One of the last acts of the Clinton administration in January 2001 was the admitting that its troops had carried out the massacre at No Gun Ri in 1950. Outgoing US Defense Secretary William Cohen announced plans for a memorial and commemorative scholarships "as a symbol of our deep regret". It was in June 2000 that the President of South Korea, Kim Dae-jung, called on the US government to conduct an inquiry into the alleged mass killing of Korean civilian refugees by US soldiers at a railway bridge No Gun Ri, South Korea on July 26th,1950.

    Wow.... 50 years it took for a u.s. president to admit it. Kudos to Clintion for doing so. What about Bush, Reagan, Carter, Ford, Nixon, Johnson, Kennedy and Ike?

    On March 16, 1968, Charlie Company, a unit of the US Eleventh Light Infantry Brigade, was ordered into combat by Captain Ernest Medina. The 150 soldiers, led by Lt. William Calley, stormed into the hamlet, and four hours later more than 500 civilians -- unarmed women, children, and old men -- were dead.

    In Chile CIA operatives helped overrow an elected leftist leader in the early 1970s, creating the long nightmare of Pinochet's rule.

    In the 1950s the CIA helped depose an elected government in Iran that was threatening Western oil profits. They then installed the Shah, a dictator who relied on torture to maintain control.

    In Guatemala, UN-backed investigators found that government counterinsurgency forces killed 90 percent of an estimated 200,000 civil war victims. President Clinton recently called the substantial, clandestine US role in that war wrong, but did nothing to investigate those responsible.

    CIA operatives mined Nicaragua's main harbor in the 1980s, and until the 1990s, US Army courses for Latin American soldiers included torture. In the early 1990s, CIA agents created a right-wing group in Haiti that killed hundreds of civilians.

    These are a few "atrocities" and many more dating back to the Revolutionary War. In recent times presidents of both parties have blood on their hands.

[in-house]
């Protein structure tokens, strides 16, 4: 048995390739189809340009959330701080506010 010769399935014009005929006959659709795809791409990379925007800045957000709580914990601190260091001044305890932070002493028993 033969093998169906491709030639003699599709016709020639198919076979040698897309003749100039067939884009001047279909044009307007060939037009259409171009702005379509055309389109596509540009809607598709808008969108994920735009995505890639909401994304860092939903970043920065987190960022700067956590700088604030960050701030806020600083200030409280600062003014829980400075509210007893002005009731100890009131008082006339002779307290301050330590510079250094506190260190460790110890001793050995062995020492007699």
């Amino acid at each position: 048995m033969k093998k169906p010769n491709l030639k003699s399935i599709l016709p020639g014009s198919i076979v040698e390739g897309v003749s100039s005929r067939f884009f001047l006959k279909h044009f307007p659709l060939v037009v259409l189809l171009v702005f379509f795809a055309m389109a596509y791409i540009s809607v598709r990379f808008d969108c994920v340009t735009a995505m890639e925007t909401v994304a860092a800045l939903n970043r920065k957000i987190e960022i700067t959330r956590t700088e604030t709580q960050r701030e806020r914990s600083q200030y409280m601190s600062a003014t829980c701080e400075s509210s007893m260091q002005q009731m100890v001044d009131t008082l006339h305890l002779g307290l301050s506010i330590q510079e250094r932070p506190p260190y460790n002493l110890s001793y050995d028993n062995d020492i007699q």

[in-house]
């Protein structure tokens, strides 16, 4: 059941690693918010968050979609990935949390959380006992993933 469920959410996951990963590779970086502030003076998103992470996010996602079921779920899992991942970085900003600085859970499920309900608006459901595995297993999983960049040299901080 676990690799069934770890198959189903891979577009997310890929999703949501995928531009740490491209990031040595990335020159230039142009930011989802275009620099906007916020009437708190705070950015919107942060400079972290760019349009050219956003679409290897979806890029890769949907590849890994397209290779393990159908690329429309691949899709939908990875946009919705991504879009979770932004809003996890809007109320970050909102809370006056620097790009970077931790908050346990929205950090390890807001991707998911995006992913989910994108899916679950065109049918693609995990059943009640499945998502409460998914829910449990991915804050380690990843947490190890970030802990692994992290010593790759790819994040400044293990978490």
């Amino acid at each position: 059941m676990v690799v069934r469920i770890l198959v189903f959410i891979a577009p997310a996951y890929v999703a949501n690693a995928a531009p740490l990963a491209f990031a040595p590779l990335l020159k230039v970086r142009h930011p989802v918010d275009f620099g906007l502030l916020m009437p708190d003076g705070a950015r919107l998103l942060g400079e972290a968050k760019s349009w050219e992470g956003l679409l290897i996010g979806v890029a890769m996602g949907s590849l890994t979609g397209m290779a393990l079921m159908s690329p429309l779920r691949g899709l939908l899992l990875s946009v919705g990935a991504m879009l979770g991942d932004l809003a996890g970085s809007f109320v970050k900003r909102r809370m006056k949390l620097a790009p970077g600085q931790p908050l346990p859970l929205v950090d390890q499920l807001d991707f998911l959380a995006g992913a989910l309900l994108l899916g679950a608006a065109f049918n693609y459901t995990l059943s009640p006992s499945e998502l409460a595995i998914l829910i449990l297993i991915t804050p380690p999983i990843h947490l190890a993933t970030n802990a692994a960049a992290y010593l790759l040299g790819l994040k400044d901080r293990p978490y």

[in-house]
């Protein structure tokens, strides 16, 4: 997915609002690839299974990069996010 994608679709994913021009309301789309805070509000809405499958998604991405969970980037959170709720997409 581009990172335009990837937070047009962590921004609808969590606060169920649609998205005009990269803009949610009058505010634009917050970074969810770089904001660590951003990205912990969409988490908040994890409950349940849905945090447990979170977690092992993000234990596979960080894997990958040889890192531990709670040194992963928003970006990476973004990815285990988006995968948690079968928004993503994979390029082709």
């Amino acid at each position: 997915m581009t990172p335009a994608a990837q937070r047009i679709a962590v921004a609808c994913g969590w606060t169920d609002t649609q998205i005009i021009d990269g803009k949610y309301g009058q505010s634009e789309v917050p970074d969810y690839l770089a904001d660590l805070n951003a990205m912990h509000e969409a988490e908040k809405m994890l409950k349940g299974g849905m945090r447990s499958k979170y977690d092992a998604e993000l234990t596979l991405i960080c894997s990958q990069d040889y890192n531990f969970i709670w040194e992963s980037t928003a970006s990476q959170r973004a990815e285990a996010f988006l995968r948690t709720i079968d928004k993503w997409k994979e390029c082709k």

So really...................... what's your point? We as a nation were guilty as hell way before anyone on this board was even born.

  5. #5
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    Question

    You seem to be suggesting that these things are a)inevitable and b)unremarkable.

  6. #6
    i like wine, women & song
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    Czar... they are remarkable. Its just that whatever side of the fence you are on, right or left... pious or not, your leader(s) past and present and most likely future, are guilty.

    Atrocities are comitted by only one type of animal.... humans.

  7. #7
    Opus was just napping
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    Quote Originally Posted by czardonic
    I'm sure you will be belatedly outraged to read of the atrocities commited in Central America by Reagan Administration supported death squads. Sorry, I don't have any of the gory pictures you lot like to pore over -- a-la the images of dead Kurds you employed to so effectively. Nonetheless, read it and weep:
      The El Mozote episode is, sadly, only one example of violence borne of Reagan’s foreign policy. The troops that did the killing were supported by his administration because they were fighting leftist rebels. A 1992 report produced by a UN-sanctioned truth commission described the awful event:

      "On 10 December 1981, in the village of El Mozote in the Department of Morazan, units of the Atlacatl Battalion detained, without resistance, all the men, women and children who were in the place…. Early next morning, 11 December, the soldiers reassembled the entire population in the square. They separated the men from the women and children and locked everyone up in different groups in the church, the convent and various houses."


      "During the morning, they proceeded to interrogate, torture and execute the men in various locations. Around noon, they began taking the women in groups, separating them from their children and machine-gunning them. Finally, they killed the children. A group of children who had been locked in the convent were machine-gunned through the windows. After exterminating the entire population, the soldiers set fire to the buildings."